LIBOR Cessation is June 30, 2023

LIBOR will cease to be published as a representative index rate after June 30, 2023. Read on to learn what you need to know about LIBOR cessation.

LIBOR Cessation

On June 30, 2023, USD LIBOR will cease to be a representative index rate. At this time, working in partnership with our Customers, the vast majority of TD loans with USD LIBOR rates will have transitioned to indices based upon the Secured Overnight Financing Rate (SOFR) as recommended by US regulators, specifically CME Term SOFR.

Under the US Adjustable Interest Rate (LIBOR) Act (the "Act"), signed into law by President Biden in 2022, in-scope USD LIBOR loan contracts governed by US law will automatically convert to adjusted Term SOFR if an amendment is not completed before July 1, 2023.

A small number of TD loan contracts not covered by the LIBOR Act may continue in LIBOR as published by the ICE Benchmark Association and calculated on a synthetic basis (Synthetic LIBOR) through the end of September 2024. However, Synthetic LIBOR for loan contracts will be calculated similarly to adjusted Term SOFR. Other contracts may fallback to other specified rates.

TD Bank is here to help if you have any questions or need assistance. As always, please reach out to your TD Relationship Manager.


A key reason to end LIBOR was set in motion by the 2008 financial crisis which revealed LIBOR's lack of transparency and vulnerability to manipulation. Over time, however, as the number of transactions has decreased, it relied more heavily on subjective judgment.

On March 5, 2021 the ICE Benchmark Administration (IBA), the administrator for LIBOR, announced that it planned to stop publishing USD LIBOR as of the dates below. They extended the publication of remaining USD LIBOR tenors until June 30, 2023 to allow legacy contracts to mature or be renewed on an ARR before LIBOR ceases to be published.

IBOR Currency

Final Publication Date


June 30, 2023


June 30, 2024

Industry groups like the Federal Reserve Bank of New York's Alternative Reference Rates Committee (ARRC) Alternative Reference Rates Committee ( and the International Swaps and Derivatives Association worked to identify new reference rates. The ARRC recommended the Secured Overnight Finance Rate (SOFR ) as an index to replace LIBOR in loans and other financial instruments.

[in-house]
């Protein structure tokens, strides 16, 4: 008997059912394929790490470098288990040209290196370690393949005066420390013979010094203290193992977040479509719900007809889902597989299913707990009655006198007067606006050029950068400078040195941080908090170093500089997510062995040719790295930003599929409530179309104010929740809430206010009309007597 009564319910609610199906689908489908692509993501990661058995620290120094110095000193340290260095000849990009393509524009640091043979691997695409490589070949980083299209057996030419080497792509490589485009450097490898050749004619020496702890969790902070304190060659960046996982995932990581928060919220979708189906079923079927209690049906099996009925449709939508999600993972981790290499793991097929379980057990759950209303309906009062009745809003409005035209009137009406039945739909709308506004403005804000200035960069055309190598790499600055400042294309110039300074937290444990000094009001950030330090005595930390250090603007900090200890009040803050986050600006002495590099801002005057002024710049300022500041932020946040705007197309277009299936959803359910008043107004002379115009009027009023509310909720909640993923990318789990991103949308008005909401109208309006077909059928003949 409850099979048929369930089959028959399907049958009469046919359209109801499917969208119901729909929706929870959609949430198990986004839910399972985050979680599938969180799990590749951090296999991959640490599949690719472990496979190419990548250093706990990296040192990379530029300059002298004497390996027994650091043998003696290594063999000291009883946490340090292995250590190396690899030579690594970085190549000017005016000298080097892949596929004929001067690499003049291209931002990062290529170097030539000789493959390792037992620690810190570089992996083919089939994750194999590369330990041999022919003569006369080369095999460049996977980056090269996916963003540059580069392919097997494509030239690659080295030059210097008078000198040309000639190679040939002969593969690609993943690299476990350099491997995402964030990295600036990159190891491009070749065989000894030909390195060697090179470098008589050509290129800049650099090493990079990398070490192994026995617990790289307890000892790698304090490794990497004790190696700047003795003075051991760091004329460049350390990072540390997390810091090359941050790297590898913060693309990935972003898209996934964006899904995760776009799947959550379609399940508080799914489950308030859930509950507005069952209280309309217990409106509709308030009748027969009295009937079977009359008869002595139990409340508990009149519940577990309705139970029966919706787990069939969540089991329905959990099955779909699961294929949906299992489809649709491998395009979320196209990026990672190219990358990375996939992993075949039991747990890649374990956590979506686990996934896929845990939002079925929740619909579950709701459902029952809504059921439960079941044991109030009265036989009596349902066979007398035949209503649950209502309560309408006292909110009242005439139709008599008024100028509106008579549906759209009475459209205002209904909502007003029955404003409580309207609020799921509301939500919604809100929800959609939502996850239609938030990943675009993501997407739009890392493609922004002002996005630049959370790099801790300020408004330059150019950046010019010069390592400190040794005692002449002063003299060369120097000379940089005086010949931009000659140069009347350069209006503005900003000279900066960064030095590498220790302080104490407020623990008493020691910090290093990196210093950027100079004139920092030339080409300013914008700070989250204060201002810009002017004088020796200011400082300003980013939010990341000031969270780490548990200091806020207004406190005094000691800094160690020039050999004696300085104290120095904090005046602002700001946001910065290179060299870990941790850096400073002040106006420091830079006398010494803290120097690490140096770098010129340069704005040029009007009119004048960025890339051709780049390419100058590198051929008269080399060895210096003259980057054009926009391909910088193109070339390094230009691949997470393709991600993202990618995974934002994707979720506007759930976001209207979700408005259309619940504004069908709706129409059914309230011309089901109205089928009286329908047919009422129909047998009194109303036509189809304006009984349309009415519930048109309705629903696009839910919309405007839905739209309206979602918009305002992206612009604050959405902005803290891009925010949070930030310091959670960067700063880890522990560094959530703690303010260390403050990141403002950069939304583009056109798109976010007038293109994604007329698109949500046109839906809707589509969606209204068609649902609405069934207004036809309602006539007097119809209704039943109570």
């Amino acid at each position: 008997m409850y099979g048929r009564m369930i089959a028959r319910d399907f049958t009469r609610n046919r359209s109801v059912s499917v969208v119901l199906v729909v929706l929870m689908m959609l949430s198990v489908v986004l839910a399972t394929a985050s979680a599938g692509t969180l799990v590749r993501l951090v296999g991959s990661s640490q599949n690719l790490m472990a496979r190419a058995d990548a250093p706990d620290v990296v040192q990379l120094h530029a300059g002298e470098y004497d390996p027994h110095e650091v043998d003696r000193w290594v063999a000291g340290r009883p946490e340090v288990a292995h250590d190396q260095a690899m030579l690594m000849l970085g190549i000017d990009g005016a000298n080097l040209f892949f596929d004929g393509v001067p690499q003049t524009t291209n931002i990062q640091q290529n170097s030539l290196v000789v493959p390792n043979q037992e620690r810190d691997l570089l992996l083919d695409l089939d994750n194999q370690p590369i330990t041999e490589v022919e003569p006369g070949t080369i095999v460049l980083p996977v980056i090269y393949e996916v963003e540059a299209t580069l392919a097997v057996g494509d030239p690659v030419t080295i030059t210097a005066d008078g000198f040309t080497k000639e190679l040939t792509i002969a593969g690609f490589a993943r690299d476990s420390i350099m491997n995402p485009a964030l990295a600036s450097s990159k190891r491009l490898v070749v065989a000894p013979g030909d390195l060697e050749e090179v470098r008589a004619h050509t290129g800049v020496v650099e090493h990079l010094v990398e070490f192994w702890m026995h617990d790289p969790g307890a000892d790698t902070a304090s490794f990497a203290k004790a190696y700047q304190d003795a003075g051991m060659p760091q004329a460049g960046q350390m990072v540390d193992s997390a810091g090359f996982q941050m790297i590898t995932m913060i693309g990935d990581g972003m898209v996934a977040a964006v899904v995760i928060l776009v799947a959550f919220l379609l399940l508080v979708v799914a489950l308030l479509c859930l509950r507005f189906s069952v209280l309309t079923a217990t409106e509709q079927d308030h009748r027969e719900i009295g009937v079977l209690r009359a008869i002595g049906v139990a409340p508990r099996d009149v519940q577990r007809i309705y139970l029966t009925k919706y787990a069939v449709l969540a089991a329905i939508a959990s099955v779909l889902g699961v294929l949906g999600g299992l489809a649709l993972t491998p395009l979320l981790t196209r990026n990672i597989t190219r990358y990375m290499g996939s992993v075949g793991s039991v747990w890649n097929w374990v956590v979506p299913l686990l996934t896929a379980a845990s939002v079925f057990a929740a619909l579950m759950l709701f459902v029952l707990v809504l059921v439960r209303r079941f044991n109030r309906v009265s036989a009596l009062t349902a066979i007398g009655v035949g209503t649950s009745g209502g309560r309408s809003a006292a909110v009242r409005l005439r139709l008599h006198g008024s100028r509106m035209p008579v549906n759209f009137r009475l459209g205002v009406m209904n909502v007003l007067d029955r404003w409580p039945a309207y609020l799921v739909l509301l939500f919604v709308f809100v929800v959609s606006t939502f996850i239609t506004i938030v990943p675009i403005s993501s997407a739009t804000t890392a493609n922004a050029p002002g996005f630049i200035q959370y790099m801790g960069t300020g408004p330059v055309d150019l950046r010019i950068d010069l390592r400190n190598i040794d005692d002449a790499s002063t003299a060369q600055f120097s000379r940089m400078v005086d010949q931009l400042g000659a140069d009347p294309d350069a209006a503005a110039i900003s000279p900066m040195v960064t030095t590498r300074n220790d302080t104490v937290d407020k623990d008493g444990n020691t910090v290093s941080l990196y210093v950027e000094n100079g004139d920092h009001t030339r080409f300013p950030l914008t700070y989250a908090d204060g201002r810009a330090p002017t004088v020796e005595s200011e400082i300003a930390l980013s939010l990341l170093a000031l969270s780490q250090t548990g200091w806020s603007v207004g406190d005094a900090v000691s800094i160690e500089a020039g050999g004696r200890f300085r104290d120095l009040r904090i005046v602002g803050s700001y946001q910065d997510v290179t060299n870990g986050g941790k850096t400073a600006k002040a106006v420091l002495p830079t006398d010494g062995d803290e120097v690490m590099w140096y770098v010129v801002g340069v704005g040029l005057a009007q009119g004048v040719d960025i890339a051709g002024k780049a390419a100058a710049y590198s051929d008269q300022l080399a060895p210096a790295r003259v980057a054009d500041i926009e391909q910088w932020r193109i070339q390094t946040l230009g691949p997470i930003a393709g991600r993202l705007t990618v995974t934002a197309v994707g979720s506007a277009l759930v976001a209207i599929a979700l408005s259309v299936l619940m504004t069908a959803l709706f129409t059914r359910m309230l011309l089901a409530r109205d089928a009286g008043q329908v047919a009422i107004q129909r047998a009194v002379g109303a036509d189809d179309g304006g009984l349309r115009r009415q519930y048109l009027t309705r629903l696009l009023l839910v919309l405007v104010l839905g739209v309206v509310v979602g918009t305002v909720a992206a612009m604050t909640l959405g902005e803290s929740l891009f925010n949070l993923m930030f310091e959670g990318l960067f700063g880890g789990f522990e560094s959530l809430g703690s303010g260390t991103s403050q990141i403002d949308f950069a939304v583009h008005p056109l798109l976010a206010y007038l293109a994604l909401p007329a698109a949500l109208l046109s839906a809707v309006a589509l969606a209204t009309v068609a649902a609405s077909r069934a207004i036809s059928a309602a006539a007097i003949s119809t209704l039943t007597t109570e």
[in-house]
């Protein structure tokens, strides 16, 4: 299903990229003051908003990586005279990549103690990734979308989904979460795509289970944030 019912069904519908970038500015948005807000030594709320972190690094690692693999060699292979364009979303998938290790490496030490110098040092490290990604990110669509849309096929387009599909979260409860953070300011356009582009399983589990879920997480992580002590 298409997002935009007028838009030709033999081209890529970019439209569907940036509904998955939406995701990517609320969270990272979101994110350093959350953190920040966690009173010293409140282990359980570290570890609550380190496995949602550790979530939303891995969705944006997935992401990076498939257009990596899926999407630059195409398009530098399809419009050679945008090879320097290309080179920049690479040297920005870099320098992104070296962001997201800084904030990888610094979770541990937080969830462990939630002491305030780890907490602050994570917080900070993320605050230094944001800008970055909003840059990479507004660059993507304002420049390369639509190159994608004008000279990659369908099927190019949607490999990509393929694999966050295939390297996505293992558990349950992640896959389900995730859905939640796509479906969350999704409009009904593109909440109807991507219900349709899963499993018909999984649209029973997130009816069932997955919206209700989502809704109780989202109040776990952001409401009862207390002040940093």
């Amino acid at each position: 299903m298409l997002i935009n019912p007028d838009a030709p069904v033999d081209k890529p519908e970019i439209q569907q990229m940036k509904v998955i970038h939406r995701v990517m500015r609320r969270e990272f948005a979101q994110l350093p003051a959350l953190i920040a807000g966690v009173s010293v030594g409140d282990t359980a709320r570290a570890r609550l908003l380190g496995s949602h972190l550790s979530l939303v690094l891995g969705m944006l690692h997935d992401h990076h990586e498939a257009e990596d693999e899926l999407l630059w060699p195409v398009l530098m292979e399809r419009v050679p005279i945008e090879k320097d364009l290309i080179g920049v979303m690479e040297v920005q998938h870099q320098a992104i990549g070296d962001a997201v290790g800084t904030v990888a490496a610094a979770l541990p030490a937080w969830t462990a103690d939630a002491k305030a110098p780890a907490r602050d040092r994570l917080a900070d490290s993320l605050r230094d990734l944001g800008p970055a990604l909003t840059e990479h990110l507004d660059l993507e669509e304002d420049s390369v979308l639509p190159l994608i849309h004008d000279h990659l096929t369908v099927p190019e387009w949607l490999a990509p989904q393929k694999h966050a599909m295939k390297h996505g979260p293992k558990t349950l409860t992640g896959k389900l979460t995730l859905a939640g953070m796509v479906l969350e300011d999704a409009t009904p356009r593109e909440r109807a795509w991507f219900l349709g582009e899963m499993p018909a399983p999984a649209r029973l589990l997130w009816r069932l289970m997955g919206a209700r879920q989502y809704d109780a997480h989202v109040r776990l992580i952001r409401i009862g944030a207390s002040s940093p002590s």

Private industry providers published other ARRs in addition to SOFR, including the credit sensitive rate such as the Bloomberg Short-Term Bank Yield index (BSBY) and Ameribor published by the American Financial Exchange.

TD Bank offers SOFR-priced products and continues to evaluate credit sensitive ARRs for future use on a product-by-product basis.

Making the switch from LIBOR – TD adopts SOFR First strategy

TD adopts SOFR First strategy

TD no longer issues new LIBOR products effective November 1, 2021. All new deals and most renewals are being priced using an ARR. TD selected the SOFR as the primary ARR for use in existing contracts priced at USD LIBOR. Because SOFR is a nearly risk-free index based on transactions secured by US treasuries, it has historically been a lower rate than USD LIBOR, which is unsecured and is sensitive to market credit stress. The 5 year average historical difference between USD LIBOR and SOFR is approximately 11.5 basis points (bps) and may change over time. Market SOFR pricing is anticipated to include margins that reflect historic differences with LIBOR.

A seamless shift

To provide our Customers with a smooth transition from LIBOR, we established a company-wide initiative several years ago focused on:

  1. Participating in industry groups exploring new benchmark rates

  2. Choosing the best ARRs for each TD product

  3. Improving systems and other infrastructure to prepare for the switch

  4. Communicating with you about upcoming changes

  5. Amending LIBOR contracts with updated fallback to assist in the transition

    • "Fallback" refers to contract provisions that permit replacement of LIBOR with an ARR within a designated time frame
  6. Creating efficient processes for updating existing products

If you have any questions, reach out to your TD representative.

Transitioning LIBOR-indexed loans with swaps

In alignment with the LIBOR Act, outstanding LIBOR-indexed loans with swaps will transition after June 30, 2023 to a forward-looking alternative index rate based on SOFR.

In most cases, this will be one-month Term SOFR plus the LIBOR Act credit spread adjustment of 0.11448% (Adjusted Term SOFR). The swap will transition to daily compounded SOFR plus the LIBOR Act credit spread adjustment of 0.11448%.

Because the loan and swap contracts have different indices, the floating interest rates on the two contracts may not be equal and offsetting. Customers may be required to pay amounts in addition to what is currently required under LIBOR-indexed loan and swap contracts. This difference will exist until both contracts are amended to Term SOFR with a spread adjustment that allows the original swap fixed rate to remain unchanged.

If you have any concerns about impacts of potential differences in the loan and swap index rates, please contact your Relationship Manager for more information.